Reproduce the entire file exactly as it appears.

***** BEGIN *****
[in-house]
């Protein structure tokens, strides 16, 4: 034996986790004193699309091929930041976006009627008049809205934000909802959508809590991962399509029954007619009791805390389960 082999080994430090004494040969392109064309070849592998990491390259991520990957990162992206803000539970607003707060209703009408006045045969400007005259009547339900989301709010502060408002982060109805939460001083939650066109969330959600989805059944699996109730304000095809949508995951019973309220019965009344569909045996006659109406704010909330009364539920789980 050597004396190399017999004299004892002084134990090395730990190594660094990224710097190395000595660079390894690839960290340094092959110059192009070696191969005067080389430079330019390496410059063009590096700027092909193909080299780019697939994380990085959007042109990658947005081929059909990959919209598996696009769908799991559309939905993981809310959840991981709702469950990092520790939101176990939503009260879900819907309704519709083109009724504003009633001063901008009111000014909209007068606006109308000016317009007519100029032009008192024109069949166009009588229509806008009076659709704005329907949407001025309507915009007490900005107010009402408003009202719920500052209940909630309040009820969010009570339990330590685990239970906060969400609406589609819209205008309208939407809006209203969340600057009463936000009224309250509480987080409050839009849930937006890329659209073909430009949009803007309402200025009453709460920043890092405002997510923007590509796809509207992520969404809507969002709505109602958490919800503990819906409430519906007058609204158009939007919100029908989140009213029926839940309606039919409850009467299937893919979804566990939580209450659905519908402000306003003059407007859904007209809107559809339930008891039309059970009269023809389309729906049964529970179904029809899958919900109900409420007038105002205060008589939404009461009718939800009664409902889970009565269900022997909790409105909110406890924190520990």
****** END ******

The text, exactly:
[in-house]
């Protein structure tokens, strides 16, 4: 034996986790004193699309091929930041976006009627008049809205934000909802959508809590991962399509029954007619009791805390389960 082999080994430090004494040969392109064309070849592998990491390259991520990957990162992206803000539970607003707060209703009408006045045969400007005259009547339900989301709010502060408002982060109805939460001083939650066109969330959600989805059944699996109730304000095809949508995951019973309220019965009344569909045996006659109406704010909330009364539920789980 050597004396190399017999004299004892002084134990090395730990190594660094990224710097190395000595660079390894690839960290340094092959110059192009070696191969005067080389430079330019390496410059063009590096700027092909193909080299780019697939994380990085959007042109990658947005081929059909990959919209598996696009769908799991559309939905993981809310959840991981709702469950990092520790939101176990939503009260879900819907309704519709083109009724504003009633001063901008009111000014909209007068606006109308000016317009007519100029032009008192024109069949166009009588229509806008009076659709704005329907949407001025309507915009007490900005107010009402408003009202719920500052209940909630309040009820969010009570339990330590685990239970906060969400609406589609819209205008309208939407809006209203969340600057009463936000009224309250509480987080409050839009849930937006890329659209073909430009949009803007309402200025009453709460920043890092405002997510923007590509796809509207992520969404809507969002709505109602958490919800503990819906409430519906007058609204158009939007919100029908989140009213029926839940309606039919409850009467299937893919979804566990939580209450659905519908402000306003003059407007859904007209809107559809339930008891039309059970009269023809389309729906049964529970179904029809899958919900109900409420007038105002205060008589939404009461009718939800009664409902889970009565269900022997909790409105909110406890924190520990």